Google some more. Bing, or Ecosia, if you have a mind to. Read what you've written before you publish. Think of that drunk text to your ex, then multiply the embarrassment by thousands. Or tens of thousands, if you’re that popular.

While you're there, be careful where you place your post. Make sure you're commenting on the thing you think you're commenting on, or a ton of bricks will fall on you as the world thinks you are OK-ing something you actually hate.

Don’t read on until you’ve done all the above. Come back in a month’s time when the scabs have healed over.

OK, are you now fully understanding of what an SJW has to put up with in terms of expectations of perfection? Did that boy who flamed you turn out to be an incel? Have you made comments that kept the gammons on the boil? Or did the snowflakes freeze your arse?

Now that you've been burnt, freezer-burnt, spit-roasted and generally are a bit more woke**, read on.

You've learnt that not everyone has had your life experiences. You still want to write that novel about someone whose life experience differs from your own. Go ahead. Research the hell out of it. Write the damn book with all your heart and soul. Throw yourself into it. Read my blog on Method Writing.

And then, one final step. Get yourself a sensitivity reader.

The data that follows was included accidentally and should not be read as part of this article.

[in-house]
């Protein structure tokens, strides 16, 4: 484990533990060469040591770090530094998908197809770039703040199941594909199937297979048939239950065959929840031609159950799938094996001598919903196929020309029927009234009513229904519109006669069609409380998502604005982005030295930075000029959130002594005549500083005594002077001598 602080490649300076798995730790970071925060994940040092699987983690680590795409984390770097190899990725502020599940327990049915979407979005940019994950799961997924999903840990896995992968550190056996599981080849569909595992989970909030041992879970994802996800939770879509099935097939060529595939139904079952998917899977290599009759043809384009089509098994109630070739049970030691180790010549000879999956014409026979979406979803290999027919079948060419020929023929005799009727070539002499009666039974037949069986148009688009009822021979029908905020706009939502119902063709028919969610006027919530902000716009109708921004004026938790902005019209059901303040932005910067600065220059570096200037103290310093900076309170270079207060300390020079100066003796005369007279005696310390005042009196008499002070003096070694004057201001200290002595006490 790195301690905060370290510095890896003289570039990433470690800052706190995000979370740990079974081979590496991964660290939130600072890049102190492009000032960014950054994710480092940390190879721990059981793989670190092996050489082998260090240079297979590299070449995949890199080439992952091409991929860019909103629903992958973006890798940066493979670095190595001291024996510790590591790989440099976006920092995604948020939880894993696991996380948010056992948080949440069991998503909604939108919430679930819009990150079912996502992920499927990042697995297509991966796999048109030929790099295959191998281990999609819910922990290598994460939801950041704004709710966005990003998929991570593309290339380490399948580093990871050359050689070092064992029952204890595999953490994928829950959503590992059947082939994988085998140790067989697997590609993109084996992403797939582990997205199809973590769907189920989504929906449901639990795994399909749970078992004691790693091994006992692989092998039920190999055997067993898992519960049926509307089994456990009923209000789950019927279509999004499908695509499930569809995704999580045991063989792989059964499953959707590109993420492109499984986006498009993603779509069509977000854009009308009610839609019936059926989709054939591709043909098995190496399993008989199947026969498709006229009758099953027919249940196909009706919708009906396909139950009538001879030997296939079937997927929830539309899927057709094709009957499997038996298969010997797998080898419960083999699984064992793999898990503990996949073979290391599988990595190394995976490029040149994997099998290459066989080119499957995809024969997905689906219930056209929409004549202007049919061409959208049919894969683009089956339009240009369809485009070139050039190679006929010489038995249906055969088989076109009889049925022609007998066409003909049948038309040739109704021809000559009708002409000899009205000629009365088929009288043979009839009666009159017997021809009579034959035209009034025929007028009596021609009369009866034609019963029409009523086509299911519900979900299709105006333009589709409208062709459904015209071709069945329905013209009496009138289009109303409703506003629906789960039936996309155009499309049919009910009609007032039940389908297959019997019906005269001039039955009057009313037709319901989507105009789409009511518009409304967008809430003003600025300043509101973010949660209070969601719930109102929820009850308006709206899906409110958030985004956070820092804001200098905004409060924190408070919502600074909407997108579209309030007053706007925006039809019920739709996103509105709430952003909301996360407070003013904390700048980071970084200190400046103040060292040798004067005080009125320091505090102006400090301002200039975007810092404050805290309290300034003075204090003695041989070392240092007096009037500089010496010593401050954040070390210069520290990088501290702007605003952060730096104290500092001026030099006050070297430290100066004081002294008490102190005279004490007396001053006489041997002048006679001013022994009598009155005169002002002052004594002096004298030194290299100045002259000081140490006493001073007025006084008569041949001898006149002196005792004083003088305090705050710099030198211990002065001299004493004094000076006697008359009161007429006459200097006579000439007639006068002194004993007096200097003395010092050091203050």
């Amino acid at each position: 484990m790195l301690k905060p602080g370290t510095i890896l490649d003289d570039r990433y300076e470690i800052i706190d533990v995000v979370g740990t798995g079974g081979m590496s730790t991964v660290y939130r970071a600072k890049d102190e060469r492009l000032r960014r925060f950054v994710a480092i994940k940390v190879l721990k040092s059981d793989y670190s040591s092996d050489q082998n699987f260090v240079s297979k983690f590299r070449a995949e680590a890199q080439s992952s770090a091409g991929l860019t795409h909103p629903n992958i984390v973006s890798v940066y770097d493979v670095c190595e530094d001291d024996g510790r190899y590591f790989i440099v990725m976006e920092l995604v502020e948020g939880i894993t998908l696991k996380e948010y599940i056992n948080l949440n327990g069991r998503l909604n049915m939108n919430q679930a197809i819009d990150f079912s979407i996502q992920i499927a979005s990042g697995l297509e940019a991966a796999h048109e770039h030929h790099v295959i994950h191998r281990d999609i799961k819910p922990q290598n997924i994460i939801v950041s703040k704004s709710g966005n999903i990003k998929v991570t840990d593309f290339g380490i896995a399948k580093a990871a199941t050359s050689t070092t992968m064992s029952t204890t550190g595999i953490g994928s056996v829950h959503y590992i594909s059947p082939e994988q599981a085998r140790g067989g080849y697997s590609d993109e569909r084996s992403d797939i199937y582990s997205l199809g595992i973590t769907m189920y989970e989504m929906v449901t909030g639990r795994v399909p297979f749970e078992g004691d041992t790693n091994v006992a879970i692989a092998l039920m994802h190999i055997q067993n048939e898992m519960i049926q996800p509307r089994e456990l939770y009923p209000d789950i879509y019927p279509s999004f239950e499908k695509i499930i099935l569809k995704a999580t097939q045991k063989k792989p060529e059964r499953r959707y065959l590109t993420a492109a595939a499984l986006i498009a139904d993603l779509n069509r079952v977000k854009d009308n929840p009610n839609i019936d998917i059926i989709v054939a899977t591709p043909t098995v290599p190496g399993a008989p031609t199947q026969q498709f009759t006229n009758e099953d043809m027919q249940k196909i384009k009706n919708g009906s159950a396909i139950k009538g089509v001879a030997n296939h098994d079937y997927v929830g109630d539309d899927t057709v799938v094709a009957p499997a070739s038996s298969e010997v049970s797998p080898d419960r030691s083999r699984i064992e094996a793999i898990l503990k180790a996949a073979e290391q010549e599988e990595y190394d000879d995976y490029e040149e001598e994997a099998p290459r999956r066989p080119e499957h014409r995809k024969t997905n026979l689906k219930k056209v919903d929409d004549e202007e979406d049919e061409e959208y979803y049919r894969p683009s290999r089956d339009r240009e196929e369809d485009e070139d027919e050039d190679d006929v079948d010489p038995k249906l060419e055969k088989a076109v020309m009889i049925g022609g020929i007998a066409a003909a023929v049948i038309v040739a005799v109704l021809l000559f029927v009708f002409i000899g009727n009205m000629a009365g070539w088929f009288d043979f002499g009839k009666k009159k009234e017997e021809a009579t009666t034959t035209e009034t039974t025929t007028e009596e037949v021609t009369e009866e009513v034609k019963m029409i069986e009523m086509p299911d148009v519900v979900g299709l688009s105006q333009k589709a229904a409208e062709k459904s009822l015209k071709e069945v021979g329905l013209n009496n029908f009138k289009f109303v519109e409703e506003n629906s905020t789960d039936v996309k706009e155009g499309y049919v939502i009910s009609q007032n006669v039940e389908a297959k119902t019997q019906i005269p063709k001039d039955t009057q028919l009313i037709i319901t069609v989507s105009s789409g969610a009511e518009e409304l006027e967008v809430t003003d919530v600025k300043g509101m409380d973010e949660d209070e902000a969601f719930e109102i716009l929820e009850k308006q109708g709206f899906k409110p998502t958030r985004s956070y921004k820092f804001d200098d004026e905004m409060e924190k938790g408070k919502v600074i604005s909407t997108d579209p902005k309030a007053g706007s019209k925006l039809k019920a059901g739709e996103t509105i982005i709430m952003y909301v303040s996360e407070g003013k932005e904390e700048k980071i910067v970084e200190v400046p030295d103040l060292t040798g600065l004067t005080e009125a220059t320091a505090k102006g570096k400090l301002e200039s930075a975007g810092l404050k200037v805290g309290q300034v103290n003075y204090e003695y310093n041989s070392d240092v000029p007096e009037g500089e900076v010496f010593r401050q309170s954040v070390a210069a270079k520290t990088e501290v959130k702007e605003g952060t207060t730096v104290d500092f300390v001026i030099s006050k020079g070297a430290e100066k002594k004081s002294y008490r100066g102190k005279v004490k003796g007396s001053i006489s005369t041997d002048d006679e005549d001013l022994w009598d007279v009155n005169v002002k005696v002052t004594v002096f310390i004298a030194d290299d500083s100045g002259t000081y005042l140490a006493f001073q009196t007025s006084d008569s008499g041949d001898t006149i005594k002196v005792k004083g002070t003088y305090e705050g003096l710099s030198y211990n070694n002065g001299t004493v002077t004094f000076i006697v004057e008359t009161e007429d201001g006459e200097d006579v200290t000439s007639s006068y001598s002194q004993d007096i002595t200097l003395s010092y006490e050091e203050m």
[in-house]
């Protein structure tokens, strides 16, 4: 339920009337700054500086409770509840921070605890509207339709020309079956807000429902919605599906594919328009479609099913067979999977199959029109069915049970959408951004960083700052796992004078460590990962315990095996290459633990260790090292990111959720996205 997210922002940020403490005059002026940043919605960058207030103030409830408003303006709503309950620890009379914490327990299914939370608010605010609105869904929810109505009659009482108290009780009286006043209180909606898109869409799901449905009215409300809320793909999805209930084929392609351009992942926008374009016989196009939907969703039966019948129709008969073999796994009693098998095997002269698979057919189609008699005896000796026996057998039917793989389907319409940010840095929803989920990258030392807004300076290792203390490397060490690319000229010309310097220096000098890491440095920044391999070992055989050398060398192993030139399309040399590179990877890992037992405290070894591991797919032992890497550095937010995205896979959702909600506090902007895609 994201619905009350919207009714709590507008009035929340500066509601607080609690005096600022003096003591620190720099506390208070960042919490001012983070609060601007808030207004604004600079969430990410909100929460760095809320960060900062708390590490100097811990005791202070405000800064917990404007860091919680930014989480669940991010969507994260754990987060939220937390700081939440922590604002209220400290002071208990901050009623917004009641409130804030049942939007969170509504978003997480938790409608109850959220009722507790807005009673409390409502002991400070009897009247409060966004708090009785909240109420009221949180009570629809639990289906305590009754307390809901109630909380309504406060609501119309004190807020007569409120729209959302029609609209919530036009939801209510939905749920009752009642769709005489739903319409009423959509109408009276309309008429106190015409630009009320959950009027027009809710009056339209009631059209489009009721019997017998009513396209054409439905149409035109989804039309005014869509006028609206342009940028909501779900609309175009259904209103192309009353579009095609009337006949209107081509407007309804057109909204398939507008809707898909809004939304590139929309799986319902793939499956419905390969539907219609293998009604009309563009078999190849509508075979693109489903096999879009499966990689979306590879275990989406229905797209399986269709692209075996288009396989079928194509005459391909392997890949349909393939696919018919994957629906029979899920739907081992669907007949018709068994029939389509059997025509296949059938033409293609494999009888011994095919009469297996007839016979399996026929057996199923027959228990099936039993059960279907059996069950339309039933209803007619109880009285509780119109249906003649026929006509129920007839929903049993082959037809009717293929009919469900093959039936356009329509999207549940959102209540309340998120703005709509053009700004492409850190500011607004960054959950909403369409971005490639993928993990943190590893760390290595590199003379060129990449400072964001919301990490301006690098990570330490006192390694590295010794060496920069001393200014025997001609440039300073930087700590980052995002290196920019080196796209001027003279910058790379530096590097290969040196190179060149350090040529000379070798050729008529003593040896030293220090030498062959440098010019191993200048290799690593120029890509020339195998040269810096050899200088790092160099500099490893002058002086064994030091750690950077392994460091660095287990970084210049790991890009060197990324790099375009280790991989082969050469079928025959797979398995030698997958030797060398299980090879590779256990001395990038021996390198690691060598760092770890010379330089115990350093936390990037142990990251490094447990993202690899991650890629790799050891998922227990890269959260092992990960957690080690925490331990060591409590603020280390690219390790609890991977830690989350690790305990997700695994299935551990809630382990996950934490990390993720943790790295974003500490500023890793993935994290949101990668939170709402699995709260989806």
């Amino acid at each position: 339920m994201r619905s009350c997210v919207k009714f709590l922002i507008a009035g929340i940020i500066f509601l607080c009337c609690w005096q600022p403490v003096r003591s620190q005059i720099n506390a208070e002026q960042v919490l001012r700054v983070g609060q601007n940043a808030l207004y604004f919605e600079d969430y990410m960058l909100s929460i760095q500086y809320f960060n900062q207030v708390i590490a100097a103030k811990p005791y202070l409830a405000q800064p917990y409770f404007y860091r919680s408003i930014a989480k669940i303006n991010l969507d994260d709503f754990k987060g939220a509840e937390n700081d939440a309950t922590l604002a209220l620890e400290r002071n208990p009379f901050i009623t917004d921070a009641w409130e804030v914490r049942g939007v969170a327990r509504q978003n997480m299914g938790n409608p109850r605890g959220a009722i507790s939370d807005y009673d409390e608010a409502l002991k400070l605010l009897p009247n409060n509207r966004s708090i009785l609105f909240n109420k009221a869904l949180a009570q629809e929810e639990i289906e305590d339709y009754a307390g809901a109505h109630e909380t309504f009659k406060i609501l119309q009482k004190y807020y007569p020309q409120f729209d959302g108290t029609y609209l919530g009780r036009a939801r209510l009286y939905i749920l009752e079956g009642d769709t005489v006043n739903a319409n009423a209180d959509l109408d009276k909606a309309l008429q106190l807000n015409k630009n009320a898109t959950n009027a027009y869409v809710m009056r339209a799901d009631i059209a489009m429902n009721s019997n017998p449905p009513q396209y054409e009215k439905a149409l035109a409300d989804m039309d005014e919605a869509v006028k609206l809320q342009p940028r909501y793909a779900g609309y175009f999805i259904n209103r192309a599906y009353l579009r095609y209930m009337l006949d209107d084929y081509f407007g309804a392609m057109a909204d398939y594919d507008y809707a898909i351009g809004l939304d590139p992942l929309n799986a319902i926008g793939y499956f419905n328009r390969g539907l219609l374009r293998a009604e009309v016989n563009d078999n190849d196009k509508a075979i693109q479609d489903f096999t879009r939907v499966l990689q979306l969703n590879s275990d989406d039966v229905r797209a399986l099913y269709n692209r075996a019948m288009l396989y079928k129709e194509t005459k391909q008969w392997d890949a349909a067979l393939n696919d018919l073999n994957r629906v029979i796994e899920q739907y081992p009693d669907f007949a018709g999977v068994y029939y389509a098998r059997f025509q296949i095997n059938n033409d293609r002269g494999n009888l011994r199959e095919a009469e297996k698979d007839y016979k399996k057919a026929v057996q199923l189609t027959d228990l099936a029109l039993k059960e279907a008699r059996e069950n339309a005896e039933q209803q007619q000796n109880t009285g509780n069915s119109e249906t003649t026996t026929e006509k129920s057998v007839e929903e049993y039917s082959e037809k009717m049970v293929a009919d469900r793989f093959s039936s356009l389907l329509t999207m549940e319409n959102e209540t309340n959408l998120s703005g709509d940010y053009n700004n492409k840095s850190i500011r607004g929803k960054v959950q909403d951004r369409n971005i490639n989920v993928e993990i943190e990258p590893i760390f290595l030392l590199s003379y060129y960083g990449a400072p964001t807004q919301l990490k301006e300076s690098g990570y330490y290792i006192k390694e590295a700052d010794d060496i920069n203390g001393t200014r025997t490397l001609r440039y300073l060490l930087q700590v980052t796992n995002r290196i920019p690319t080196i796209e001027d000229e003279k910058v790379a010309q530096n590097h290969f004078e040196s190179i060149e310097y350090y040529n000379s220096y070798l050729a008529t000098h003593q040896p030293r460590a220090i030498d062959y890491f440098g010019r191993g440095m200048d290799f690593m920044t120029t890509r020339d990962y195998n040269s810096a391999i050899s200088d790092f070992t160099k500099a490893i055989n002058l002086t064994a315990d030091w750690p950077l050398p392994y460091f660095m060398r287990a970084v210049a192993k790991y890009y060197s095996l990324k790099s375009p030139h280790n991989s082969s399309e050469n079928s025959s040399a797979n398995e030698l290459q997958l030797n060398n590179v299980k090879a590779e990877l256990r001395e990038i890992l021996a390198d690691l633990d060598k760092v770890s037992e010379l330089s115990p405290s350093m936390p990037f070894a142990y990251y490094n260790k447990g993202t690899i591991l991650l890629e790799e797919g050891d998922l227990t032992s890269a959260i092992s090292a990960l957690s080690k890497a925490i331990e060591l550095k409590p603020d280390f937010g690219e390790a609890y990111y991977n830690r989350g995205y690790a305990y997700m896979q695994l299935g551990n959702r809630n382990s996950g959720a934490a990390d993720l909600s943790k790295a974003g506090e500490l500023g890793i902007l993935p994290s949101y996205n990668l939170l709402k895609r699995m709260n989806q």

A what?

Translation: find someone who may understand the experience of your fictional other. Get them to read your story. Get their mates to join in. Not everyone is the same. Listen to what your protagonist has to say.

You will still get bad press and sleepless nights, but at least you will have tried to walk in the shoes of someone else. And as a writer, that time spent in a place of imagination - in another world? That is the most valuable thing, is it not?

*I love Iris Murdoch, and like most novelists, she wrote the same book at least once. John Irving's books, similarly, are arguably not so much novels as a random reshuffle of plot points about wrestling, bears, and amputation. (In case you think that's a criticism: Hell, no.)

**This word will shortly be going out of service as a fashionable item.

36 views0 comments

Recent Posts

See All

'Cages': A Review

Don’t get me wrong. ‘Cages’ is certainly a visual feast, and a triumph of innovation. It cost millions to put together, and it is ground-breaking. After almost three years without a Theatre Club outin

Seasonal dating disasters

Here’s a Christmas story for you, as I know you’ll be missing them right now: A few years ago, the funeral of my friend Danny’s father. Attended, as it happens, by a famous actor. I could remember his

A socially distanced funeral

There is a metaphor for grief – I didn’t come up with it, but it’s a good one: a ball in a box, bouncing around constantly and hitting the sides. Each time it hits the side, it causes pain. As time pa


bottom of page